Treasurer's Report - Spring 2003
Charles E. Robertson
Announcer, Vol. 33, Iss. 1
Corporate Bankruptcy Hits AAPT Subscription Income
High-profile companies such as WorldCom and United Airlines have filed for reorganization of their debts while maintaining their services. In fact as I write this at the end of December, I am scheduled to fly on United Airlines to Austin for the 126th AAPT National Meeting, and I have an MCI phone card. But not all companies can continue service. A little-known company is facing the same fate as those headline cases, and it won’t continue service. The name of the company is RoweCom, a subsidiary of divine Inc. RoweCom is apparently in severe financial trouble. Their European branch has entered bankruptcy, and their North American division is threatened with a similar plight. This company is important to the AAPT because we may lose up to $100,000 with its demise. Someone said we have been the victim of divine intervention. Let me explain.
I wrote earlier about the importance of library subscriptions to the Association and that these subscriptions are the single largest source of income for our Association. Many of those subscriptions are handled by subscription agencies that work closely with libraries. On behalf of those libraries, these agencies order the hundreds or even thousands of journals that are received by a major library. This means the university or college must write a check to only one company instead of hundreds of different publishers. The agencies collect money from the libraries and then forward these funds to the journal publishers. The money they collect from a major university is on the order of three-quarters of its total budget for journals. It is the normal way of doing business. RoweCom/divine is one such subscription agency, and it appears that it is in financial trouble.
The $100,000 is near to the worst-case scenario. divine Inc. handles about $120,000 of our subscriptions for the American Journal of Physics and The Physics Teacher each year. This is embedded in about $6.8 million worth of subscriptions handled by the American Institute of Physics (AIP). (AIP handles our non-member circulation and fulfillment chores for these two journals as part of $60 million collected for itself and other societies.)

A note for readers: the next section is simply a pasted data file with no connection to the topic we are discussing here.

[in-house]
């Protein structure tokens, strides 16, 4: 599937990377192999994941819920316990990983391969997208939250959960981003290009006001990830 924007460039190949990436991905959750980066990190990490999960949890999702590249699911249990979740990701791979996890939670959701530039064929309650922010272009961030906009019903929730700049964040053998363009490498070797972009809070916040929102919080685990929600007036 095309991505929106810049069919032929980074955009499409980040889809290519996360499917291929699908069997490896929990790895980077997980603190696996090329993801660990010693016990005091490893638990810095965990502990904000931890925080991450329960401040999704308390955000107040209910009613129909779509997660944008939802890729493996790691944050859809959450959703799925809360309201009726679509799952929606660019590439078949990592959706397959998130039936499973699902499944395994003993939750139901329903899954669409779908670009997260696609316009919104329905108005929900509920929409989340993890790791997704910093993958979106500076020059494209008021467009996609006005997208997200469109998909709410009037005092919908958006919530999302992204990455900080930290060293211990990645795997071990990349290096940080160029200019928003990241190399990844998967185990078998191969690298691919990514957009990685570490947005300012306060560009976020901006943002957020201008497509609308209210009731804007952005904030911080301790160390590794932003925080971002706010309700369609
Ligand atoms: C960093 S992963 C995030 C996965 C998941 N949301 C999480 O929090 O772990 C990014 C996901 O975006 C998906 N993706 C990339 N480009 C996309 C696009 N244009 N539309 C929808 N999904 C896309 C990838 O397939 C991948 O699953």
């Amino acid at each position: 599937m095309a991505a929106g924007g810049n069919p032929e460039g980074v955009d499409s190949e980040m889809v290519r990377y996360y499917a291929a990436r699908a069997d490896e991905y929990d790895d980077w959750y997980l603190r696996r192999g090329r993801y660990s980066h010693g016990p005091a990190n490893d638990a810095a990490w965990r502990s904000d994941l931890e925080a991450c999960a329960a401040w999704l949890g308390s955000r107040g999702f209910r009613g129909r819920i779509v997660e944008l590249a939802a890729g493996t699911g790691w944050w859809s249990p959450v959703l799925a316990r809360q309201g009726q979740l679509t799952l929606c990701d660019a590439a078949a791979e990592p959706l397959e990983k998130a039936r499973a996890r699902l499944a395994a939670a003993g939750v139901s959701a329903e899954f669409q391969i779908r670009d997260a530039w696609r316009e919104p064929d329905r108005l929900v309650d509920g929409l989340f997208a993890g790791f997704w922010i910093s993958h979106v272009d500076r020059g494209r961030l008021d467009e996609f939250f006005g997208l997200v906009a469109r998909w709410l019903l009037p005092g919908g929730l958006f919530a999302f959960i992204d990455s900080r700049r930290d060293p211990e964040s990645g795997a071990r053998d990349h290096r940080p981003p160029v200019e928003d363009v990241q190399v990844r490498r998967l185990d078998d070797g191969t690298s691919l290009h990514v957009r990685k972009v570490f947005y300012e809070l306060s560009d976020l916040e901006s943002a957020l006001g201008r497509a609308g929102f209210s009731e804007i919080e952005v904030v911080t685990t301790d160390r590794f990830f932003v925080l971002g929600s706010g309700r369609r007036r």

RoweCom/divine Inc. has indicated that although it has collected subscription orders and monies from the libraries for 2003, it will not submit the order information to us (or other publishers) because it does not have the money to pay us. Of course the situation is more complicated than this, but I’m not going to write the details.
All of this news broke about the middle of December 2002, so no one knows what exactly will happen. Committees of big publishers with millions of dollars involved are being formed to investigate. AIP has representatives on some of these, and it is through them that AAPT will be represented. I suspect that the publishers, like AIP, will be asked to make financial concessions and know that lawyers will be involved. No one expects resolution in the near future.
I cannot speak for the AAPT Executive Board, but speaking for myself, the possible loss of $100,000 does not concern me nearly as much as the loss of circulation of our journals. Hopefully RoweCom/divine Inc. and the publishers can come to a quick agreement that will allow all of us to continue to disperse our publications in 2003. If Purdue University, Coastal Bend Community College, and Hazen High School do not get their subscriptions, the physics community of faculty and students will be hurt, and that is something no one desires.
I’ll try to keep you posted.